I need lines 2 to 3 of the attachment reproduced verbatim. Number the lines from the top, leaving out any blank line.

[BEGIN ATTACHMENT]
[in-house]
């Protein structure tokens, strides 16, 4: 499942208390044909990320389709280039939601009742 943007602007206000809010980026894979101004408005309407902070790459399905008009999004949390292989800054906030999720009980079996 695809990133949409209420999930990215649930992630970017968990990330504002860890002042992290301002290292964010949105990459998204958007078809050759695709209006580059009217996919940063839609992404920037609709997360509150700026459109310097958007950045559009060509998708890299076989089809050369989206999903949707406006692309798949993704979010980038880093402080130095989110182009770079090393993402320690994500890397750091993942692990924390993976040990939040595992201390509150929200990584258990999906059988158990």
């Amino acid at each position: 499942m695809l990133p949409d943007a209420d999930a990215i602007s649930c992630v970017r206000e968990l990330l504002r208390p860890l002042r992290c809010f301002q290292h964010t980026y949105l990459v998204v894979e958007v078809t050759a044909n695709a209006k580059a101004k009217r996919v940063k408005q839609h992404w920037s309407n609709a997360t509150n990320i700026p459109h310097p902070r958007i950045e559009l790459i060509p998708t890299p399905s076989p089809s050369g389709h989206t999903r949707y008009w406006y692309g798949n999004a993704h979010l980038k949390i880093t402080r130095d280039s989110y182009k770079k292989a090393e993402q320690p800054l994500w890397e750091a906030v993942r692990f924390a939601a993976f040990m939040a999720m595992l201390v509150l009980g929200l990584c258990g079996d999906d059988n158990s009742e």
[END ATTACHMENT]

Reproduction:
């Protein structure tokens, strides 16, 4: 499942208390044909990320389709280039939601009742 943007602007206000809010980026894979101004408005309407902070790459399905008009999004949390292989800054906030999720009980079996 695809990133949409209420999930990215649930992630970017968990990330504002860890002042992290301002290292964010949105990459998204958007078809050759695709209006580059009217996919940063839609992404920037609709997360509150700026459109310097958007950045559009060509998708890299076989089809050369989206999903949707406006692309798949993704979010980038880093402080130095989110182009770079090393993402320690994500890397750091993942692990924390993976040990939040595992201390509150929200990584258990999906059988158990």
């Amino acid at each position: 499942m695809l990133p949409d943007a209420d999930a990215i602007s649930c992630v970017r206000e968990l990330l504002r208390p860890l002042r992290c809010f301002q290292h964010t980026y949105l990459v998204v894979e958007v078809t050759a044909n695709a209006k580059a101004k009217r996919v940063k408005q839609h992404w920037s309407n609709a997360t509150n990320i700026p459109h310097p902070r958007i950045e559009l790459i060509p998708t890299p399905s076989p089809s050369g389709h989206t999903r949707y008009w406006y692309g798949n999004a993704h979010l980038k949390i880093t402080r130095d280039s989110y182009k770079k292989a090393e993402q320690p800054l994500w890397e750091a906030v993942r692990f924390a939601a993976f040990m939040a999720m595992l201390v509150l009980g929200l990584c258990g079996d999906d059988n158990s009742e």